[FT] Immigration: What Does the Bible Say?

Joe Ginder joe.ginder at lbfc.org
Sat Jun 5 10:42:35 PDT 2010


I don't know the answer.  I haven't counted, but I would guess that most of
my friends - certainly my close friends - are either immigrants or children
of immigrants.  Some of them came to this country illegally, though I use
that word "illegally" with some reservation because our immigration laws are
so strange and even contradictory at times that it is hard to know just what
is legal on occasion.  Other times, a person enters the country without
permission and just stays.
 
I think using Mosaic law to understand how God told his people Israel to
treat strangers and foreigners, with proper understanding of context, is
quite a good and reasonable aid to forming a way forward for God's people
today.  And certainly Jesus had a lot to say that is even more directly
relevant to us.  Mostly, the Mosaic law and Jesus' teaching seems to be
claimed by those who advocate for immigrants, legal or illegal.  Those who
are concerned about illegal immigration often land on "we're supposed to be
law-abiding".
 
For those who proclaim that the Mosaic law mandates good treatment of
foreigners, I agree.  I also know enough to understand that foreigners were
essentially not allowed to own land in Israel and could be enslaved under
some conditions with no recourse to being set free on the 7th year.  All
land belonged to God.  He allowed the families of the tribes of Israel to
hold parcels in trust that reverted back to those families every 50th year
even if they sold that land.  In between such years of Jubilee, kinsmen were
to not allow the family land to fall into the hands of others due to
indebtedness or foolishness, but instead to redeem it for the family if at
all possible.  If not, then when the year of Jubilee was reached, it
reverted to the family anyway.  So where's the space for immigrants to own
land?  There was none, if the Mosaic law was followed.  The only option was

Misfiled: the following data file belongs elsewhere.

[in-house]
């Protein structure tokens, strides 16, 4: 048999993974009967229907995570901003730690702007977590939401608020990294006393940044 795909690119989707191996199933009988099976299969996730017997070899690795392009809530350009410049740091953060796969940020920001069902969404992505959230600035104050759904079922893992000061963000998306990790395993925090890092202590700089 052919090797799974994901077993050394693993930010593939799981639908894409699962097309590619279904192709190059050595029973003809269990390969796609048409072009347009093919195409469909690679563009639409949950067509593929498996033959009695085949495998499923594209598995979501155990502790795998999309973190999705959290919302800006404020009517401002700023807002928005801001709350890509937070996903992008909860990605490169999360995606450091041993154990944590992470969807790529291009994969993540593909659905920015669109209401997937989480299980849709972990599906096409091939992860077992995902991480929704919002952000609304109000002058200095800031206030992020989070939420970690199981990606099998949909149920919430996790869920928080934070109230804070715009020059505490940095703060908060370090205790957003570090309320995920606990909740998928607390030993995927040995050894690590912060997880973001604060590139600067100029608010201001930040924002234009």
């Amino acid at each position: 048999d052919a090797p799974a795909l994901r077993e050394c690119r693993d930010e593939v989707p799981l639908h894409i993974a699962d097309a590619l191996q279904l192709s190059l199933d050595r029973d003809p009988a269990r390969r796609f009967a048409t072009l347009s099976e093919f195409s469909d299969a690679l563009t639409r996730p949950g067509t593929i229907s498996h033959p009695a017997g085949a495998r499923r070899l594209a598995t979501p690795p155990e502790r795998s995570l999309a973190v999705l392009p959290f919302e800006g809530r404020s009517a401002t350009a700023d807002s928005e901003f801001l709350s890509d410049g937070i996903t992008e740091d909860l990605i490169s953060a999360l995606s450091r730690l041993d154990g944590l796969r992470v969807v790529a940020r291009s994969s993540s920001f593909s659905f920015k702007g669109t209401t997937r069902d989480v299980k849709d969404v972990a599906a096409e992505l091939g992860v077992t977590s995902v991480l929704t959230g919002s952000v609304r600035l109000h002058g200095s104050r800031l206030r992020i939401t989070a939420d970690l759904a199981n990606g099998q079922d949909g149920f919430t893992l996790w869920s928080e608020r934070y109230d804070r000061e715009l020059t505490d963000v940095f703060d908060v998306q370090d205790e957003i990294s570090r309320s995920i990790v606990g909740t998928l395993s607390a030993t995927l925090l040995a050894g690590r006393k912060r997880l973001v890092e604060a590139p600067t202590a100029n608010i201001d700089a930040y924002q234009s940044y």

to convert to being a member of God's people and marry into an existing
family.  So while I agree that there is much precedent for treating
foreigners and aliens well - hospitality - there were also precedents in the
Mosaic law that cut both ways.  Let's be careful not to just proof-text our
own positions.
 
There are some observations that I hold in tension and do not find it
straightforward to resolve.  I will admit in advance that they are perhaps
so abstracted as to never be 100% true in practice.
 
It is only natural to expect that those who live in an area where it is hard
to make a life will want to go to a place where they expect things to be
better.  While there's a part of me that has grown to be an advocate of
staying put and fighting for justice, I come from a long tradition of
Quakers who moved westward many times with utopian dreams of building better
communities.  Today's immigration is less idealistic (or perhaps more
practical), but there are valid reasons to move on and seek a better place.
Christians should show compassion on those who simply want a reasonable life
for themselves and their families.
 
It is only natural to expect that those who work hard to build a community
should want to protect it from the encroachment of those who have not worked
long and hard to build that community.  It is not justice when a community
is overwhelmed by those who want its benefits without paying its costs, or
overwhelmed by those who want to change the fundamental nature of the
community.
 
Somewhere in between is the realization that we are all visitors living on
God's land but also image bearers of God who were made to belong here.  It
is always the case that I am receiving the benefit of those who came before
me, and it is always the case that I feel more "ownership" of where I am and
what I have than perhaps it is really just for me to feel.  And yet, it's
not ok when my neighbors dump their trash over the fence into my yard, or
steal my relative's bike out of the yard.  What is the proper function of a
border?  Can a follower of Jesus maintain borders?  When and how is this
righteous and just?  Is there any stream of community whose hands are clean
when it comes to respecting those who came before them or even just treating
others with justice and compassion?
 
I have much to do yet today, so I'll end with these questions.
 
--Joe Ginder
 
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